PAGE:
7.3b What is the satellite’s velocity if its orbit is stable?


For a stable orbit, the gravitational acceleration is balanced by the centripetal acceleration.


7.3c How long does it take for one orbit?


The length of the nearly circular orbit is km, so the time for one orbit is

7.3d How far away is the satellite when it first emerges over the horizon?


In Figure 7.3a, is the point of observation. The satellite first becomes visible when it reaches the tangent to the Earth at . The tangent is normal to the radius at , so

Figure 7.3a  First visibility of satellite.

7.3e What is the maximum time of visibility on a single satellite pass?


In Figure 7.3a the angle subtended at the center of the Earth by is

The satellite is visible while it traverses an arc subtending . Since the entire orbit is traversed in 6395 s, the time of visibility is minutes, 25 seconds.

7.4 Effective penetration of profiler sources

7.4a Sieck and Self (1977) summarize “acoustic systems” as shown in Table 7.4a. For each of these systems, calculate the wavelengths and penetration depths given by Denham’s (1982) rule, that the maximum useable frequency is , where = traveltime. Reconcile your results with the stated purposes.

Table 7.4a. Acoustic systems.
System Frequency (kHz) Purposes
Fathometers 12–80 To map water bottom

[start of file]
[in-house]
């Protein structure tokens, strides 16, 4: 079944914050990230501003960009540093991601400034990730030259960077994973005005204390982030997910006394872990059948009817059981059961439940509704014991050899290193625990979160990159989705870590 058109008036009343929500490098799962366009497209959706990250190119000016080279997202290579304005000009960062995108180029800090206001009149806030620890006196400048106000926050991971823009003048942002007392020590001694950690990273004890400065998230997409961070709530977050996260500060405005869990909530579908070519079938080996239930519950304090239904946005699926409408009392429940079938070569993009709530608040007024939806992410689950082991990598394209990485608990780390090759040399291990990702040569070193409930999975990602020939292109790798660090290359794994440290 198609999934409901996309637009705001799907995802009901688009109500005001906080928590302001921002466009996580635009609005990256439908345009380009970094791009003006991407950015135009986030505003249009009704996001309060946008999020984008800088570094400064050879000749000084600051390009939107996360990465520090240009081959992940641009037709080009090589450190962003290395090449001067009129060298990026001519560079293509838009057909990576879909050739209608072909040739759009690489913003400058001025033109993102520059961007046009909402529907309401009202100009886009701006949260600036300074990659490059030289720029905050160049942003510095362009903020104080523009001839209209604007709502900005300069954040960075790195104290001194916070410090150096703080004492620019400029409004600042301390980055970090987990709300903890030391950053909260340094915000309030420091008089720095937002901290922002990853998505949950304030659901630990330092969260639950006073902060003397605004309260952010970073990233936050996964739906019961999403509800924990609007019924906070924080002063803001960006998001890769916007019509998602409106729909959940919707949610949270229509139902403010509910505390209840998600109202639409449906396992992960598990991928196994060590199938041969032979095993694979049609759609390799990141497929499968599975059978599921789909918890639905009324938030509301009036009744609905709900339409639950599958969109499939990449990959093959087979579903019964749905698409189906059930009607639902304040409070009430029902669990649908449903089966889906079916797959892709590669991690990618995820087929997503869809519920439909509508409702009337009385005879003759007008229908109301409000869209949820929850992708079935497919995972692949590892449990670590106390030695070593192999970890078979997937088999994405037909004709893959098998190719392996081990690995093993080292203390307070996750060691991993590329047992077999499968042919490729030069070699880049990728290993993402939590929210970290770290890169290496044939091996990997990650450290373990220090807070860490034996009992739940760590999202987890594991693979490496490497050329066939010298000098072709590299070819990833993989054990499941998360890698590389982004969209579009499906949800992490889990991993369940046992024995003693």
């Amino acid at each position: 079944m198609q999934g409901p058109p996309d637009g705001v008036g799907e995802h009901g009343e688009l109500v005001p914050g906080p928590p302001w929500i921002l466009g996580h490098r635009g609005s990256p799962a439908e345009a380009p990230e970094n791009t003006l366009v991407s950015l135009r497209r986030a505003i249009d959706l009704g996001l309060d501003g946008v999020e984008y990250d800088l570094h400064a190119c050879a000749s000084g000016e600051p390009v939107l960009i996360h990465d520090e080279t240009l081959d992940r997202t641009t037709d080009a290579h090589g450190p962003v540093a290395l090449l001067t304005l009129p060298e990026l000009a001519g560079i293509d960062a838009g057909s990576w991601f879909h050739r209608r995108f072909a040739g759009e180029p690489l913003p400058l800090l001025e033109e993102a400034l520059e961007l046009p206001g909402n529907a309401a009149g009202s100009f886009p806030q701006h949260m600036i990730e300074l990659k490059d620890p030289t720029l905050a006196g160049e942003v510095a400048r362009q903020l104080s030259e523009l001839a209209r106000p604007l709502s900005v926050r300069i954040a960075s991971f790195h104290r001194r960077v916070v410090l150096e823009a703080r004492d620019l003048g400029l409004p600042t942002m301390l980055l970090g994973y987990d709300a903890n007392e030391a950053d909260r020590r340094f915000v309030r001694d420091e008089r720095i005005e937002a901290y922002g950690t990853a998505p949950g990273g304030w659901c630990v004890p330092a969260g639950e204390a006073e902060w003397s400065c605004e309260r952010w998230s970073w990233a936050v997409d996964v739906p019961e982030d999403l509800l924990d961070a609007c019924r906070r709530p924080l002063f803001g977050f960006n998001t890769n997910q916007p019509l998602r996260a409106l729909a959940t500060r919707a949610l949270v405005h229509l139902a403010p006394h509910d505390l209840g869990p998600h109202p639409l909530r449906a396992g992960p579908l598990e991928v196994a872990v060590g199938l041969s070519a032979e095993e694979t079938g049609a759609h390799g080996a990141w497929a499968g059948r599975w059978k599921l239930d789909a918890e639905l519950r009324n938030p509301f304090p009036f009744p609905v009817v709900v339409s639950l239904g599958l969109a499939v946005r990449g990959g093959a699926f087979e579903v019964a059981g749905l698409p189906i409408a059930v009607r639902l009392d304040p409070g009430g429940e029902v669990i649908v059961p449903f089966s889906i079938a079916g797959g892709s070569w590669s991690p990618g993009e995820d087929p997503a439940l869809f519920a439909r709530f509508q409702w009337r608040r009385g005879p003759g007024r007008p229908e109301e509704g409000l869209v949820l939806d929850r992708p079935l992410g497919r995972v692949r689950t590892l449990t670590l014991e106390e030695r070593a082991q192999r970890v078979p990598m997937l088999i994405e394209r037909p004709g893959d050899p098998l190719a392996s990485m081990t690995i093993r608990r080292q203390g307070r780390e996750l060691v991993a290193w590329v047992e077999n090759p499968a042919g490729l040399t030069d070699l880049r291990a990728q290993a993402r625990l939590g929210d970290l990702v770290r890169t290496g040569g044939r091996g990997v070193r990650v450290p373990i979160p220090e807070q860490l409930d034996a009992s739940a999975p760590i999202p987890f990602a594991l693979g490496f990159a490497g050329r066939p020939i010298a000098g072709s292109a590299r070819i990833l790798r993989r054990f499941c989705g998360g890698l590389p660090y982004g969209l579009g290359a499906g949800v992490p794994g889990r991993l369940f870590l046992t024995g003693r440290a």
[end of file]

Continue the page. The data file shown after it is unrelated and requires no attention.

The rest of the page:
Water-column bubble detectors 3–12 To locate bubble clusters, schools of fish
Side-scan sonar 38–250 To map bottom irregularities
Tuned transducers 3.5–7.0 To penetrate 30 m
Imploders 0.8–5.0 To penetrate 120 m, find gas-charged zones
Sparkers 0.04–0.15 To map 1000


Acoustic systems include several devices that use sound waves to measure distances in water. Transducers emit sound waves, usually short pulses, the travel-times of which are used to measure distances. Fathometers are transducers that emit and record high-frequency pulses (usually about 100 kHz); they determine water depth from the two-way traveltime of the sea-floor reflection. Fathometers have little penetration, but similar devices using frequencies in the range kHz may penetrate as much as 30 m.

Side-scan sonar utilizes a towed transducer that emits high-frequency pulses and measures the traveltime of energy back-scattered by irregularities on the bottom.

The sparker is an energy source using the discharge of a large capacitor to create an electric arc between two electrodes in water, the sudden vaporization of the water being equivalent to an explosion.

Imploders create voids in the water and the effect of water rushing into the voids is to generate seismic waves; an example is the water gun which has two chambers, one being filled with air at high pressure, the other containing water; release of the air into the water chamber forces the water out at high velocity, thus creating voids into which the surrounding water collapses.

Denham (1982) devised an empirical rule relating the maximum useable frequency to the two-way traveltime : , the useful frequency cutoff being determined by the increased absorption of higher frequencies and the background noise level. Note that high-frequency loss in water is very small, so the time is that below the seafloor.